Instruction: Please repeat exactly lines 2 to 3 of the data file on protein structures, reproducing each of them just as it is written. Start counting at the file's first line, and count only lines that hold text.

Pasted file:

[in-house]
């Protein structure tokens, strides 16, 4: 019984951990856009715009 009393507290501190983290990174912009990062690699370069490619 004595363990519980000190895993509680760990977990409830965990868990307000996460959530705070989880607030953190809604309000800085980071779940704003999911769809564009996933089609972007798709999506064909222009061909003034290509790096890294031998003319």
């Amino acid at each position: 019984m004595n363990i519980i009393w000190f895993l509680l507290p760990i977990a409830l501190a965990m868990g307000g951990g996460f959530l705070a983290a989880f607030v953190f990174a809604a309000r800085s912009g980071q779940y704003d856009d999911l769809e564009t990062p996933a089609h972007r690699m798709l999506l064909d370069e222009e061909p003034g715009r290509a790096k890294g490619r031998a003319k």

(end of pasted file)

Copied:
């Protein structure tokens, strides 16, 4: 019984951990856009715009 009393507290501190983290990174912009990062690699370069490619 004595363990519980000190895993509680760990977990409830965990868990307000996460959530705070989880607030953190809604309000800085980071779940704003999911769809564009996933089609972007798709999506064909222009061909003034290509790096890294031998003319």
């Amino acid at each position: 019984m004595n363990i519980i009393w000190f895993l509680l507290p760990i977990a409830l501190a965990m868990g307000g951990g996460f959530l705070a983290a989880f607030v953190f990174a809604a309000r800085s912009g980071q779940y704003d856009d999911l769809e564009t990062p996933a089609h972007r690699m798709l999506l064909d370069e222009e061909p003034g715009r290509a790096k890294g490619r031998a003319k």